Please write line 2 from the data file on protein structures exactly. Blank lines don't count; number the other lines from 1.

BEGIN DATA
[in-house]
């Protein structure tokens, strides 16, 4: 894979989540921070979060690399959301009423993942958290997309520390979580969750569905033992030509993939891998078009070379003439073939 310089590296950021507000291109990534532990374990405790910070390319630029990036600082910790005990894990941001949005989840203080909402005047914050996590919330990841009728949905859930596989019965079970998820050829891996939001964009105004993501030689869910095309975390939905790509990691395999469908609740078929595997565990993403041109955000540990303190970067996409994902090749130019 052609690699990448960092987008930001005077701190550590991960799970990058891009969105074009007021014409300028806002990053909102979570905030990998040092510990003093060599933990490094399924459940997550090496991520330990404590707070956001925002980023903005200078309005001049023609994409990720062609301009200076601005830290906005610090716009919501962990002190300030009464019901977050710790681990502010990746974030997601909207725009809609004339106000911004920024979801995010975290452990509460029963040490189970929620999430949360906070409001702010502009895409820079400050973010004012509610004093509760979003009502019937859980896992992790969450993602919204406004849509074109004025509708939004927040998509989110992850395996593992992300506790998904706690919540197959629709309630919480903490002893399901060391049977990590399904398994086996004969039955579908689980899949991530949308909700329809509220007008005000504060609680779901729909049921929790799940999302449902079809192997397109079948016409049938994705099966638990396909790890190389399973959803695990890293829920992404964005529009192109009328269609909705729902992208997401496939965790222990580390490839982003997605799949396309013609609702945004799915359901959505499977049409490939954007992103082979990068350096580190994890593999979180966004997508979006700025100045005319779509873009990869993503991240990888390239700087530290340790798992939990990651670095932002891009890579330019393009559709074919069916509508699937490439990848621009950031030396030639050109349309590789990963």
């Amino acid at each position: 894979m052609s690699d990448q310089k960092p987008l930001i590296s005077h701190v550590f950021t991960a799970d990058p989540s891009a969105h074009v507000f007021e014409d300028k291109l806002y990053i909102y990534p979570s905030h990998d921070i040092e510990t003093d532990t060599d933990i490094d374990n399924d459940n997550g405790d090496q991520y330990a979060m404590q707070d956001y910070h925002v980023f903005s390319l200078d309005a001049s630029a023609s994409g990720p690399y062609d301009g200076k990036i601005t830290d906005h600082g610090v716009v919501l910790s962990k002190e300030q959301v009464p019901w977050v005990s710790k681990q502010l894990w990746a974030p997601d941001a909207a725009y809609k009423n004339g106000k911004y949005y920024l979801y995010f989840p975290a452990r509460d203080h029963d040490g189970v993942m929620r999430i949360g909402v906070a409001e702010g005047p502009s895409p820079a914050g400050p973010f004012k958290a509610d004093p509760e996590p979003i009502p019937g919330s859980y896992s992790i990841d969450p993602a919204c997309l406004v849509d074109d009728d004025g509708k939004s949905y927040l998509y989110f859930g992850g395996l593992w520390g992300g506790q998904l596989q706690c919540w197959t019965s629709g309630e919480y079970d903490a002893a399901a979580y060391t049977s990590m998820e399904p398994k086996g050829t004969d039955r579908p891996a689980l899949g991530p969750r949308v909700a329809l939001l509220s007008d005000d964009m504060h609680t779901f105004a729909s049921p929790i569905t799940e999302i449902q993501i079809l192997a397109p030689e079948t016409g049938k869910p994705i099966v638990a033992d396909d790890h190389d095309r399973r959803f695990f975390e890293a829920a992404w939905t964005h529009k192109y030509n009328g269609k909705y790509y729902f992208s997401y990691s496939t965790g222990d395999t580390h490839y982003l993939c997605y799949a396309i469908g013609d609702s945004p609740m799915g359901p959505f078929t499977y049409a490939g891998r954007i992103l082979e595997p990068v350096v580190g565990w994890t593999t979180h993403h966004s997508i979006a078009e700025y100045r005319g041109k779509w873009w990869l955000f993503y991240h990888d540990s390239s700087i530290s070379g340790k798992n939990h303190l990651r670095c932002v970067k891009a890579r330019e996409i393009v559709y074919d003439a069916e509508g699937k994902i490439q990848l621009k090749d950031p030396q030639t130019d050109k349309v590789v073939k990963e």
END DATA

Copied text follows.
């Protein structure tokens, strides 16, 4: 894979989540921070979060690399959301009423993942958290997309520390979580969750569905033992030509993939891998078009070379003439073939 310089590296950021507000291109990534532990374990405790910070390319630029990036600082910790005990894990941001949005989840203080909402005047914050996590919330990841009728949905859930596989019965079970998820050829891996939001964009105004993501030689869910095309975390939905790509990691395999469908609740078929595997565990993403041109955000540990303190970067996409994902090749130019 052609690699990448960092987008930001005077701190550590991960799970990058891009969105074009007021014409300028806002990053909102979570905030990998040092510990003093060599933990490094399924459940997550090496991520330990404590707070956001925002980023903005200078309005001049023609994409990720062609301009200076601005830290906005610090716009919501962990002190300030009464019901977050710790681990502010990746974030997601909207725009809609004339106000911004920024979801995010975290452990509460029963040490189970929620999430949360906070409001702010502009895409820079400050973010004012509610004093509760979003009502019937859980896992992790969450993602919204406004849509074109004025509708939004927040998509989110992850395996593992992300506790998904706690919540197959629709309630919480903490002893399901060391049977990590399904398994086996004969039955579908689980899949991530949308909700329809509220007008005000504060609680779901729909049921929790799940999302449902079809192997397109079948016409049938994705099966638990396909790890190389399973959803695990890293829920992404964005529009192109009328269609909705729902992208997401496939965790222990580390490839982003997605799949396309013609609702945004799915359901959505499977049409490939954007992103082979990068350096580190994890593999979180966004997508979006700025100045005319779509873009990869993503991240990888390239700087530290340790798992939990990651670095932002891009890579330019393009559709074919069916509508699937490439990848621009950031030396030639050109349309590789990963």